Dear PatC, (01)
> [MW] > So this leaves two problems for Pat:
> > 1. Producing a "universal" ontology that is capable of expressing
> whatever any other ontology does or may express.
> OK. Creating the ontology that can serve for translation of other
> ontologies is indeed a substantial task, and I think a serviceable
> version suitable for testing, together with some open-source utilities
> and example applications, can be built in 3 years with a consortium of
> about 100 participants, ca. $30M over three years. Maintenance support
> at a lower rate for several more years may also be required to give it
> a fair test. (02)
[MW] Well just as a reference, ISO 15926 took about 10 years with a small core
team and a varying number of looser participants between 50-100 in number. We
found that the more active developers there were, the longer it took.
> [MW] > 2. Persuading everyone else to use this "universal" ontology as
> an intermediary to map to all the others.
> I don’t expect to persuade *everyone* to use it, and would be quite
> flabbergasted if everyone just stopped investigating other approaches.
> It just needs to gather a user community of sufficient size so that:
> (1) those who *do* want to interoperate accurately will have at least
> one widely used FO capable of supporting and translating their local
> knowledge representations;
> (2) the number of publicly available applications becomes sufficient to
> encourage an increasing number of developers to use it.
> (3) third-party vendors will develop utilities to make it easier to use
> and, if it does grow,
> (4) its use is taught in IT departments so that programmers don’t just
> give you a blank stare when you suggest that using an ontology might
> improve their programs or databases
> I am not sure what the trajectory of adoption of ISO15926 has been, but
> I would expect that an FO designed to be more inclusive of alternative
> preferences in ontological representation (03)
[MW] Well you can't be inclusive of both 3D and 4D, unless you really have two
ontologies and a mapping between them, or use each for different things (as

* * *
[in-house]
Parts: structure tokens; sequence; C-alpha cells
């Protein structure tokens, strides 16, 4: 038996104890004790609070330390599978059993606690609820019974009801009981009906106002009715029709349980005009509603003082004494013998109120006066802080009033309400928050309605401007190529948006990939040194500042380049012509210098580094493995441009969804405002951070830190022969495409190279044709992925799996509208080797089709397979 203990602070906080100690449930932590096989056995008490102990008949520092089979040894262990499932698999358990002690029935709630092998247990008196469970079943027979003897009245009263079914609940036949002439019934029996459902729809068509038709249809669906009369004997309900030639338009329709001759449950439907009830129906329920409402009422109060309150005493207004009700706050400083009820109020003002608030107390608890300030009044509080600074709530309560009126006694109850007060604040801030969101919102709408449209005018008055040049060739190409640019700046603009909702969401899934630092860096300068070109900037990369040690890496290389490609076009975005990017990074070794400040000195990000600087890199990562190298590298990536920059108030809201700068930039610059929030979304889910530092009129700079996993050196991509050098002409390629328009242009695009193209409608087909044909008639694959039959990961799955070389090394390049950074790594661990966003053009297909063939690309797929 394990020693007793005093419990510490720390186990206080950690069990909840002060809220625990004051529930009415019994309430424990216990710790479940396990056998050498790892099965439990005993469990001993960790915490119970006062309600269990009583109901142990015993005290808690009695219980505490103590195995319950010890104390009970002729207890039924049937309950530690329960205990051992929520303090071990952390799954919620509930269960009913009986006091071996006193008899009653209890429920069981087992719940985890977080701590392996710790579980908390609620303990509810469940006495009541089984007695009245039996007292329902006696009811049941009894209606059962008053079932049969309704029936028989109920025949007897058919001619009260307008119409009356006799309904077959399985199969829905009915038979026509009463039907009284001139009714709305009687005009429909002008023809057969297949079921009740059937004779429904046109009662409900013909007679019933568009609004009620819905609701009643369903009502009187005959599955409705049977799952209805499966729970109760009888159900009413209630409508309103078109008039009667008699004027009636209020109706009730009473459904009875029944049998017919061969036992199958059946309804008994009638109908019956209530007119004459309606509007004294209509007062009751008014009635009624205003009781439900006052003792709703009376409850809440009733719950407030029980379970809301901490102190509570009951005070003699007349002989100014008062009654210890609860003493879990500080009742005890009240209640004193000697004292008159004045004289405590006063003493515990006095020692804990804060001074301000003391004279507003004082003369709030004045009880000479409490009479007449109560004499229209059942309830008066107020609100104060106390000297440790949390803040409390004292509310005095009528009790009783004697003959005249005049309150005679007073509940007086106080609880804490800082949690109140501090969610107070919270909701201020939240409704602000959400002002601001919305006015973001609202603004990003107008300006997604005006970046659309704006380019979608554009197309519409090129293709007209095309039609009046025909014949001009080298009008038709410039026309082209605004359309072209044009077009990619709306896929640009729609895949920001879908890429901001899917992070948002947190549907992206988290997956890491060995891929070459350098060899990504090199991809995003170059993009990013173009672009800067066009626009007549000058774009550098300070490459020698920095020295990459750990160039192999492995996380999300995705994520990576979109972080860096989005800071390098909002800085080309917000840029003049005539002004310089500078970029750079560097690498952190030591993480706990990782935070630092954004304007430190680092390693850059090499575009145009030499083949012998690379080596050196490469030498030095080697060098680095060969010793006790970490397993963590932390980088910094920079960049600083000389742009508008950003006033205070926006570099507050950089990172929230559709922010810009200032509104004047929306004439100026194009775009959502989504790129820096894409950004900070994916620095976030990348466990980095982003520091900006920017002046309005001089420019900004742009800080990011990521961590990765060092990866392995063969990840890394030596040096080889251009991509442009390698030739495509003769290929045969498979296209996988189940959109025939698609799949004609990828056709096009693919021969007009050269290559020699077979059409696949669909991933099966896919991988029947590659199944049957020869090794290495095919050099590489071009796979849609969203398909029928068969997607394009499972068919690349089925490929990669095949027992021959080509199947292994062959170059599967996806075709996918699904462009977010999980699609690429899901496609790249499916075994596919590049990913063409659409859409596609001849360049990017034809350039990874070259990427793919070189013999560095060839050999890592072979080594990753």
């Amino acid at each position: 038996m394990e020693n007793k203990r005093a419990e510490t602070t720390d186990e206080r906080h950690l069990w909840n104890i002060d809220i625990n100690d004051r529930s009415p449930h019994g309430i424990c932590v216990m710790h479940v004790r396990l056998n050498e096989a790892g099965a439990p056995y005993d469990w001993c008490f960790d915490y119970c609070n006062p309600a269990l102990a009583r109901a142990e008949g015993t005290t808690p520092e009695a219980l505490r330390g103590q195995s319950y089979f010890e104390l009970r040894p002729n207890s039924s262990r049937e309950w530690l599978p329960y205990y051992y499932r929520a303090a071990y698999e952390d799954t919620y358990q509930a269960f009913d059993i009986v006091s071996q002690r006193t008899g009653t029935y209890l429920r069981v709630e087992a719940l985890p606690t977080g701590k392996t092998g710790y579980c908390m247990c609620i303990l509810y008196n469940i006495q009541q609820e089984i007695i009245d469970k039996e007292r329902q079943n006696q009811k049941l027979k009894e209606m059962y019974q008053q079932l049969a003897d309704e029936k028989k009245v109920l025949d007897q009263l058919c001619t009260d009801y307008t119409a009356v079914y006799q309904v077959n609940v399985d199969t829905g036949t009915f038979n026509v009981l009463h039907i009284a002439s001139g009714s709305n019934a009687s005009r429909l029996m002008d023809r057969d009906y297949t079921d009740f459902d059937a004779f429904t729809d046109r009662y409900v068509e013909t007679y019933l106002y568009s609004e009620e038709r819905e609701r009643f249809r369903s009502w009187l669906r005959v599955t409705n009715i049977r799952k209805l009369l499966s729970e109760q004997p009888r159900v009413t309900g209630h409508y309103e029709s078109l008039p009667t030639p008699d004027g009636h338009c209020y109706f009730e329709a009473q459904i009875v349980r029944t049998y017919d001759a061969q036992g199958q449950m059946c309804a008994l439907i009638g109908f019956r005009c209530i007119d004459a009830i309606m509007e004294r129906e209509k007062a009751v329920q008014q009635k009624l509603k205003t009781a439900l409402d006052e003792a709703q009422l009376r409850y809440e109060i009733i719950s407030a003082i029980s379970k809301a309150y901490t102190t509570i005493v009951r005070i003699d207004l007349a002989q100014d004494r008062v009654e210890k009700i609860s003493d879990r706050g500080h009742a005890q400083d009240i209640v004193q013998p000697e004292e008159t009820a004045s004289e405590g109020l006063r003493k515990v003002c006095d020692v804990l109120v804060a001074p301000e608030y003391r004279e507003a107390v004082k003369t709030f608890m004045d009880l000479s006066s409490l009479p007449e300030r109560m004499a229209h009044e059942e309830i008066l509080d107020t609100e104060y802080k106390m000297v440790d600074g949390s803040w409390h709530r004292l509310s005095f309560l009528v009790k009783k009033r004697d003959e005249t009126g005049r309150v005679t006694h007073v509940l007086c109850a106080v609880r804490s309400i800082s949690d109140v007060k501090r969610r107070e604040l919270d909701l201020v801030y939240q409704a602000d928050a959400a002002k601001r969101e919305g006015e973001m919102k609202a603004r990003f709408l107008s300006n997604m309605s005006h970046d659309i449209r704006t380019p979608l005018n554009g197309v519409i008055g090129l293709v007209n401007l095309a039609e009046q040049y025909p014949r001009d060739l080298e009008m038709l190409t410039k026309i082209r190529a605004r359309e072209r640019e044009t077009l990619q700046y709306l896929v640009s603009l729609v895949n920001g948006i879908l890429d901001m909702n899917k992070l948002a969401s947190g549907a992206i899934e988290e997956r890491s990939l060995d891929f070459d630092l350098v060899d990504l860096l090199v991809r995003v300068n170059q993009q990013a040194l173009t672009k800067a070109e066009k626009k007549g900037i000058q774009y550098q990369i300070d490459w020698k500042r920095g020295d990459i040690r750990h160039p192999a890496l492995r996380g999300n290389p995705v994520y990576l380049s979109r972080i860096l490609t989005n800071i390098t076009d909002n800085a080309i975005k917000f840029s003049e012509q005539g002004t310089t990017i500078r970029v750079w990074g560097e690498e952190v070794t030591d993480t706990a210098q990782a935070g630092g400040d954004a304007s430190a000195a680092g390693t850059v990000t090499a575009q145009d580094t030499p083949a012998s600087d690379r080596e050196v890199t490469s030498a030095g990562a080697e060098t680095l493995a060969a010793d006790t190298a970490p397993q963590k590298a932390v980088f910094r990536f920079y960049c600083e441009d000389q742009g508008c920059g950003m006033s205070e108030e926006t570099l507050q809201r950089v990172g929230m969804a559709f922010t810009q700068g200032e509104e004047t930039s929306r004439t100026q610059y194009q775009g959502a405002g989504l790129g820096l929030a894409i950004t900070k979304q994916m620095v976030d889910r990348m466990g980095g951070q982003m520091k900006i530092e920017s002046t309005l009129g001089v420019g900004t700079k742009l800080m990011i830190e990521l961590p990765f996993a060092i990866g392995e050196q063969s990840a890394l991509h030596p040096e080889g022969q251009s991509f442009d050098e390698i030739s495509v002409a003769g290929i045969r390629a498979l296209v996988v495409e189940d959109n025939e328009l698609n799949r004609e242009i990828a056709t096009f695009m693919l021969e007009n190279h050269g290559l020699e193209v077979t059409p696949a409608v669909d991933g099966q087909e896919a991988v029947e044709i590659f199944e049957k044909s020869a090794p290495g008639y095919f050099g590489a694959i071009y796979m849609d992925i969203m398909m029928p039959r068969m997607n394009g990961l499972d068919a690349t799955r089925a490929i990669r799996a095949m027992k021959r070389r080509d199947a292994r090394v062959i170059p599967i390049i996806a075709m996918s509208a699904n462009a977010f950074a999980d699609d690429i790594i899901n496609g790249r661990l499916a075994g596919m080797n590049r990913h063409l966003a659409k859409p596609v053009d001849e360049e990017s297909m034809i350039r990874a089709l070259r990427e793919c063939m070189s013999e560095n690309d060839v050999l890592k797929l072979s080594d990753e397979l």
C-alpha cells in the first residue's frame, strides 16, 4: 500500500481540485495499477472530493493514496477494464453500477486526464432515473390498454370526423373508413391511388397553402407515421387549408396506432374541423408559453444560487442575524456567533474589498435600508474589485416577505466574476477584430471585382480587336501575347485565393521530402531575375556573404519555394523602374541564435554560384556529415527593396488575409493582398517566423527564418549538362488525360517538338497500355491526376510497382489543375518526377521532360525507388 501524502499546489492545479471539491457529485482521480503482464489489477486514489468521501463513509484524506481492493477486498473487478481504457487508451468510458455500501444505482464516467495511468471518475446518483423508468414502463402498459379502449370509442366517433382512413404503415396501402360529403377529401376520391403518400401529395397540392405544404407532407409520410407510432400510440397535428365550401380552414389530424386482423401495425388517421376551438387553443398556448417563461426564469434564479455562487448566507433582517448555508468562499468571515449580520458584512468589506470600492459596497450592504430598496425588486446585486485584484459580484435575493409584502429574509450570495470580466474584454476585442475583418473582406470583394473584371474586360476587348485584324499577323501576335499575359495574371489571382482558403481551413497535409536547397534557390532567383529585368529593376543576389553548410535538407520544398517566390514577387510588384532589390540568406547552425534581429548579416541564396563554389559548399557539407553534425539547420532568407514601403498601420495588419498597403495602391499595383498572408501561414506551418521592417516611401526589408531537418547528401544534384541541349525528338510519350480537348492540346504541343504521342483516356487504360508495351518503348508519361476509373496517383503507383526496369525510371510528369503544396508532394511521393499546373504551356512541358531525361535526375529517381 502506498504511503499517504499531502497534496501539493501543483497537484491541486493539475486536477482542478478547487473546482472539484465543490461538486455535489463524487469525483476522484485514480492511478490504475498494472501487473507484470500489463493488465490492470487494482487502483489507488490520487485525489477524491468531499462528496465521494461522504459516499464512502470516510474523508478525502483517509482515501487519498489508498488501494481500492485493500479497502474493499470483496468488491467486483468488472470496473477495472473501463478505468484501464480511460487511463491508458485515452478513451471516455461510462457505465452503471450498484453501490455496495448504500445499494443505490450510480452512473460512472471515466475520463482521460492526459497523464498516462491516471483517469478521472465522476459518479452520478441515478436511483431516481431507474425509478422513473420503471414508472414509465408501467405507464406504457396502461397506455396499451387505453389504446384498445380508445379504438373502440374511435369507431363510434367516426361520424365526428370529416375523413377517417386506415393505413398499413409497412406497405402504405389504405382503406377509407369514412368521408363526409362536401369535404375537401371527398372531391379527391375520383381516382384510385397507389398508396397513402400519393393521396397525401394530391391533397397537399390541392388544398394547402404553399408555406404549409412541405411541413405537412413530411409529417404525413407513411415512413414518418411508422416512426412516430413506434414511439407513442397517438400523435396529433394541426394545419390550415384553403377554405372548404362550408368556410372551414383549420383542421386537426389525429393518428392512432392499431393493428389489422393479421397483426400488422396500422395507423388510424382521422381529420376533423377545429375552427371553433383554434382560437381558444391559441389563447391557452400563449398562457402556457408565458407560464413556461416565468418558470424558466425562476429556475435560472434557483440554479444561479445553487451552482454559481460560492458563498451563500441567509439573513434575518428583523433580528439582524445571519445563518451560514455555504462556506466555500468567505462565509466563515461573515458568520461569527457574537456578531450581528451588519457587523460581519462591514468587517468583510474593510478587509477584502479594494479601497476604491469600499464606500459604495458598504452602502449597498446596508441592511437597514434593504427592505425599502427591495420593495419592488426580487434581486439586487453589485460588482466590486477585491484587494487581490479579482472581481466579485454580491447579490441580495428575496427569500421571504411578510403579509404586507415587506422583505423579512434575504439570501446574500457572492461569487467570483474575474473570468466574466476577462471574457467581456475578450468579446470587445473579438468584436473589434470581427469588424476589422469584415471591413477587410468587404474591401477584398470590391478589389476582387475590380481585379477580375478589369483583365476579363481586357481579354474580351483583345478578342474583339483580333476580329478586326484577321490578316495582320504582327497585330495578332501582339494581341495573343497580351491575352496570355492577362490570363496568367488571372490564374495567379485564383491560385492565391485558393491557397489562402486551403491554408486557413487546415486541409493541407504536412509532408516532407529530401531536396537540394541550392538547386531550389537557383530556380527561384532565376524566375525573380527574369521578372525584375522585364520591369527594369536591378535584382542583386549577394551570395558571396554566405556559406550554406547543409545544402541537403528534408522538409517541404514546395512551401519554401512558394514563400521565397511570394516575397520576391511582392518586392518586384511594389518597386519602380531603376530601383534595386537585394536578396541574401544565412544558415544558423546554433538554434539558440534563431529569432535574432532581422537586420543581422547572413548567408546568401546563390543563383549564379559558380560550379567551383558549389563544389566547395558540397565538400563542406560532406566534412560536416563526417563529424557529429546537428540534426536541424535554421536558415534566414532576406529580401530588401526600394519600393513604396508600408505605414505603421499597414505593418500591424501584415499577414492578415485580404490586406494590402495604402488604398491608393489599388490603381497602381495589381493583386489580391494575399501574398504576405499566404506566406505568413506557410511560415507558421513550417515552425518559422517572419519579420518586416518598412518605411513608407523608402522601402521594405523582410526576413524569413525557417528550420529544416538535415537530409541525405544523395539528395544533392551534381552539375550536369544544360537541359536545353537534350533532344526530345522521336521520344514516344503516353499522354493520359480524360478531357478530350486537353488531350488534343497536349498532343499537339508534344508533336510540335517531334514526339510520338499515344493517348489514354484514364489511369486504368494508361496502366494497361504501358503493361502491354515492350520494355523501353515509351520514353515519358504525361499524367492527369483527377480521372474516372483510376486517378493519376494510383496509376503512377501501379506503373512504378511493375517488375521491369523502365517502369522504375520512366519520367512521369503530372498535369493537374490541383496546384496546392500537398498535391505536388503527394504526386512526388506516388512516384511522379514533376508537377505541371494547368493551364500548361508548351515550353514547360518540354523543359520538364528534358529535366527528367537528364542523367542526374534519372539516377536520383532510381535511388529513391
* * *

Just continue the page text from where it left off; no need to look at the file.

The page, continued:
Barry does). (04)
> could gather an even larger
> user community, particularly if a Natural Language interface was
> developed as part of the project. (05)
[MW] In the area of Process Plant design engineering it is seeing increasing
use, and it has been adopted by all the major CAD vendors for the process
industries. A significant number of North Sea oil projects have used it, and I
am told that the Norwegian Government mandates its use for reporting of oil
production. However, the time for uptake is not trivial. So you should factor
the following into your (optimistic) planning. (06)
1. Relatively few people will adopt before it is a standard.
2. It will take a year for early adopters to recognise its existence and
evaluate what you have done.
3. It will take another 1-2 years for practical applications to appear that
really use it in a proper commercial way (I'm not talking about pilot or
non-commercial projects here). (07)
> I hope and expect that ISO15926 will
> prove mappable to any such FO developed, so that anyone using that
> would have semantic interoperability with other FO users. (08)
[MW] And I would hope that any such FO developed would be mappable to ISO 15926
(which at least already exists and is an ISO standard and has users).
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